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Today in History Hunley Became First Combat Sub

Greetings. Many of the visitors to our website (members and non-members alike) all have one thing in common…a passionate interest in the 1715 Fleet, its history, its loss, its rediscovery, and its recovery. But, in addition, many have an interest in other non-Fleet-related shipwrecks. Occasionally we will post an article about a shipwreck that had some historical significance. For example, the S.S. Central America has been featured on this website from time to time. Today marks a historic event worth noting. It is the 159th anniversary of the sinking of the Hunley. On this day in 1864, the Hunley was sent on a mission. That mission was to sink an enemy ship that was part of a blockade. But the Hunley was not like most ships. You see, the Hunley was a submarine. A Confederate submarine. She sank a Union warship and became the first submarine to sink an enemy ship. But, after this, she disappeared. For more about this intriguing vessel, read on …


On this day in 1864, the Hunley submarine embarked on a mission that would change naval warfare for all time. She sank an enemy warship in the waning days of the Civil War and became the first successful combat submarine.

After she made world history, the Hunley disappeared without a trace. For over a century, treasure hunters and history buffs searched in vain for the submarine. In 1995, an expedition led by Clive Cussler’s National Underwater Maritime Agency (NUMA) finally located the Hunley and her eight-man crew.

Bringing the Hunley back to land was a major engineering feat. After years of planning, on August 8th, 2000, she was gently lifted from her ocean grave and delivered to the Warren Lasch Conservation Center for study, excavation, and preservation. Scientists working to save the submarine have made fascinating discoveries and are advancing conservation science with their cutting-edge work.

The Hunley Project has made a long list of accomplishments and technological advancements including:

Investigating the Mystery of the Hunley’s Disappearance: Important forensic evidence and clues have been collected that will ultimately help answer questions about why and how the Hunley vanished. Using this evidence, one day tell the Hunley’s full story and this important chapter in naval history will be complete.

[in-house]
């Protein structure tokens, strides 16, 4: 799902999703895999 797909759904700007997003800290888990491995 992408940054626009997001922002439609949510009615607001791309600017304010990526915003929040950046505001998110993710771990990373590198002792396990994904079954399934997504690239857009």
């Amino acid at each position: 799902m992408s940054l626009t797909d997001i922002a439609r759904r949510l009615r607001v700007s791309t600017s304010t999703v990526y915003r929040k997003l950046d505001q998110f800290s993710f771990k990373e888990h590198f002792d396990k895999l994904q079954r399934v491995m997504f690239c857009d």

Excavation: The groundbreaking excavation of the crew compartment unearthed rare 19th century artifacts, including a gold coin that saved the life of the submarine’s Captain at the Battle of Shiloh in 1862. The coin is curved from the indention of a bullet and inscribed with the words “My Life Preserver.” Other artifacts were uncovered that taught us about life toward the end of the Civil War. The crew’s remains were also uncovered and later buried.

Saving Other Artifacts: The Hunley lab has become an internationally recognized center of excellence. Clemson University now runs the state-of-the art facility, leading the way in saving the Hunley and other important artifacts from around the world.

New Technologies: Technologies have been developed that will substantially reduce the time and cost needed to save other maritime treasures.

Education and Awareness: Visiting the Hunley is a profound educational experience. Guests view a unique historical artifact while learning about preservation efforts and our nation’s rich naval history. With limited weekends-only tour hours, over 1 million visitors from all 50 states and over 20 countries have visited and learned more about the development of submarines throughout the centuries. Over 300,000 students have come through our doors instilling a love of history and science for the next generation.

The Hunley has also been the subject of movies, documentaries and feature coverage on National Geographic, The History Channel, Discovery Network, The Today Show and dozens of other media outlets.

Visit The Friends of The Hunley website here.

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